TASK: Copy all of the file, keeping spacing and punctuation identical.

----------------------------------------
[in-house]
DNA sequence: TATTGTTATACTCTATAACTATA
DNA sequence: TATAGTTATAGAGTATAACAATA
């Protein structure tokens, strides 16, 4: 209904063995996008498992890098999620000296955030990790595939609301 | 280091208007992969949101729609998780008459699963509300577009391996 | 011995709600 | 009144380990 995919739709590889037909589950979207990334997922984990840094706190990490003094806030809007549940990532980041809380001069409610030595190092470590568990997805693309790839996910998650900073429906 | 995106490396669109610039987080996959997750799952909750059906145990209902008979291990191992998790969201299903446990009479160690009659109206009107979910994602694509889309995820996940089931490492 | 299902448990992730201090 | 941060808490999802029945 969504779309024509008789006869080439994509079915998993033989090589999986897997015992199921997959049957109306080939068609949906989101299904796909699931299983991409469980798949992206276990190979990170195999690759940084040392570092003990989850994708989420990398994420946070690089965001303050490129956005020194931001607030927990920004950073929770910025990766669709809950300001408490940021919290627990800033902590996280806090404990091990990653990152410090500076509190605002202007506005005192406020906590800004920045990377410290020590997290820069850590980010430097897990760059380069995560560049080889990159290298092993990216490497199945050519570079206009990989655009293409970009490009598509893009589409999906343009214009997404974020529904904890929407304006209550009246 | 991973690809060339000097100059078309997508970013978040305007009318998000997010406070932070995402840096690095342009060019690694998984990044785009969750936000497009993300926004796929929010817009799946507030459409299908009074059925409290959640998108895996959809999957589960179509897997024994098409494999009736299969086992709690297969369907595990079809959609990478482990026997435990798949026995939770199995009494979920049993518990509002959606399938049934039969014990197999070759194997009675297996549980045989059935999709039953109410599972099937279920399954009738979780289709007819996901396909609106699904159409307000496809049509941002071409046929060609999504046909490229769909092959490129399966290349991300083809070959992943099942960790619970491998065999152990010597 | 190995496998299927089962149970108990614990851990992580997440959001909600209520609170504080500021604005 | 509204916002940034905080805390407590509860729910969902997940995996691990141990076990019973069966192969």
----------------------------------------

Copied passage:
[in-house]
DNA sequence: TATTGTTATACTCTATAACTATA
DNA sequence: TATAGTTATAGAGTATAACAATA
């Protein structure tokens, strides 16, 4: 209904063995996008498992890098999620000296955030990790595939609301 | 280091208007992969949101729609998780008459699963509300577009391996 | 011995709600 | 009144380990 995919739709590889037909589950979207990334997922984990840094706190990490003094806030809007549940990532980041809380001069409610030595190092470590568990997805693309790839996910998650900073429906 | 995106490396669109610039987080996959997750799952909750059906145990209902008979291990191992998790969201299903446990009479160690009659109206009107979910994602694509889309995820996940089931490492 | 299902448990992730201090 | 941060808490999802029945 969504779309024509008789006869080439994509079915998993033989090589999986897997015992199921997959049957109306080939068609949906989101299904796909699931299983991409469980798949992206276990190979990170195999690759940084040392570092003990989850994708989420990398994420946070690089965001303050490129956005020194931001607030927990920004950073929770910025990766669709809950300001408490940021919290627990800033902590996280806090404990091990990653990152410090500076509190605002202007506005005192406020906590800004920045990377410290020590997290820069850590980010430097897990760059380069995560560049080889990159290298092993990216490497199945050519570079206009990989655009293409970009490009598509893009589409999906343009214009997404974020529904904890929407304006209550009246 | 991973690809060339000097100059078309997508970013978040305007009318998000997010406070932070995402840096690095342009060019690694998984990044785009969750936000497009993300926004796929929010817009799946507030459409299908009074059925409290959640998108895996959809999957589960179509897997024994098409494999009736299969086992709690297969369907595990079809959609990478482990026997435990798949026995939770199995009494979920049993518990509002959606399938049934039969014990197999070759194997009675297996549980045989059935999709039953109410599972099937279920399954009738979780289709007819996901396909609106699904159409307000496809049509941002071409046929060609999504046909490229769909092959490129399966290349991300083809070959992943099942960790619970491998065999152990010597 | 190995496998299927089962149970108990614990851990992580997440959001909600209520609170504080500021604005 | 509204916002940034905080805390407590509860729910969902997940995996691990141990076990019973069966192969």